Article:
Georgia political columnist Bill Shipp recently wrote that South Georgia should separate from the rest of Georgia and become the 51st state.
He suggested South Georgia leaders urge Sen. Saxby Chambliss begin the congressional efforts necessary to create a new South Georgia state. Shipp proposed that Tifton could become the new South Georgia’s state capital.
We agree with Shipp. Well, we agree with everything except Tifton becoming the capital. We think Valdosta should be South Georgia’s capital city.
Shipp’s proposal may have been partially tongue in cheek, but the reasons behind it are deadly serious for our region. How long, he notes, will it take Gov. Sonny Perdue and other state leaders to realize it would be easier to simply take the needed water for Atlanta from South Georgia’s relatively ample supply rather than battle with Alabama and Florida over water rights?
Essentially, he writes, Atlanta will eventually take our water and literally suck South Georgia dry.
Meanwhile, Atlanta endeavors to proverbially suck us dry or ignore us.
House Speaker Glenn Richardson’s GREAT proposal would end some property taxes while giving the state power of all funding decisions. Can you imagine the process of going through Atlanta to fund the construction of a new city or county school or buy new police cars or any number of necessary things local governments have the power to currently fund? Imagine a South Georgia city or county trying to get its due with all of those North Georgia cities and counties wanting money from that same fund?
Several months ago, state transportation committee members visited South Georgia towns to discuss transportation issues. Their South Georgia visits were more about consolidating power for their Atlanta road construction proposals than a genuine interest in South Georgia’s transportation needs. Take care of Atlanta, they said, and the rest of the state follows. South Georgia knows differently through experience. South Georgia has seen that all roads often lead to Atlanta but very little seems to come back.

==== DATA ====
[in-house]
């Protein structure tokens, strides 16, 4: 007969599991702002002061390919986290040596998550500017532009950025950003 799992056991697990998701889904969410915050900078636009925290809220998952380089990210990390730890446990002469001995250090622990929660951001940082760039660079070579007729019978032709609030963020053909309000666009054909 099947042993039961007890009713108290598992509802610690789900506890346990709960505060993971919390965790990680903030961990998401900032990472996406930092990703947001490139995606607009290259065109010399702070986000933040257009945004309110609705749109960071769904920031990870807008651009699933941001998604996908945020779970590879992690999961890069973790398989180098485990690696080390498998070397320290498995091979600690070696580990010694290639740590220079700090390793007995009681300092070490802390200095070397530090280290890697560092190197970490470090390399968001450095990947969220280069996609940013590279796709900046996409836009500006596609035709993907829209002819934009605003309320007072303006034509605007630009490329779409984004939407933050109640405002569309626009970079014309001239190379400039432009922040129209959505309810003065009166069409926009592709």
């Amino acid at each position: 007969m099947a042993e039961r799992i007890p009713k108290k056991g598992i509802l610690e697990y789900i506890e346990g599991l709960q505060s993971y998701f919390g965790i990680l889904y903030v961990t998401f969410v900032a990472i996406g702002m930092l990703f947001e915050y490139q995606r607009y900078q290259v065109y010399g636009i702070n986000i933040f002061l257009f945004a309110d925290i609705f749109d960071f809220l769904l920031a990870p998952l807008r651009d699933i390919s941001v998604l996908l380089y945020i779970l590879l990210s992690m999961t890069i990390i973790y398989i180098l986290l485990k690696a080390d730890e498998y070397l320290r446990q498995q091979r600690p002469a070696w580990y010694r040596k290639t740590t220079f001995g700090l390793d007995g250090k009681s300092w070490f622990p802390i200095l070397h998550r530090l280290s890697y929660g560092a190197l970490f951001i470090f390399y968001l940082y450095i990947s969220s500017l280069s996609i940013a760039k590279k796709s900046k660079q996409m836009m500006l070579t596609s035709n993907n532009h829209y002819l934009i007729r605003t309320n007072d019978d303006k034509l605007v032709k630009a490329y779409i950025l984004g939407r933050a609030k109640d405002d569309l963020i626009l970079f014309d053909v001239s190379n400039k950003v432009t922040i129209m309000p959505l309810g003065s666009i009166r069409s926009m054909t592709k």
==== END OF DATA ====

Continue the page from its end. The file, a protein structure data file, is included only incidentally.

Meanwhile, we suggest Georgia Trend magazine rename itself Atlanta Trend. Its recent list of Georgia’s 100 most influential people mentions only one South Georgian: Sen. Saxby Chambliss, who is from Moultrie. Valdosta State University President Ronald Zaccari received a small notation. And that was about it for South Georgia.
Should South Georgia try becoming its own state?
Bill Shipp has a strong argument for the idea. South Georgia’s experience in dealing with Atlanta in the past and issues facing Georgia in the future should certainly give South Georgians pause for reflection.
But only a brief pause. South Georgia must take action because things that will affect us are happening and will happen quickly.
If not a state, South Georgia must work to become a more consolidated region within the state. South Georgia cities, counties, and legislators must work more closely together. They should identify mutual needs and consolidate into a political bloc dedicated to the protection and development of South Georgia.
And if need be, if Atlanta will no longer represent the interests of South Georgia, if Atlanta continues taking advantage of our region, perhaps, then, we should seek to become the 51st star in the Stars and Stripes.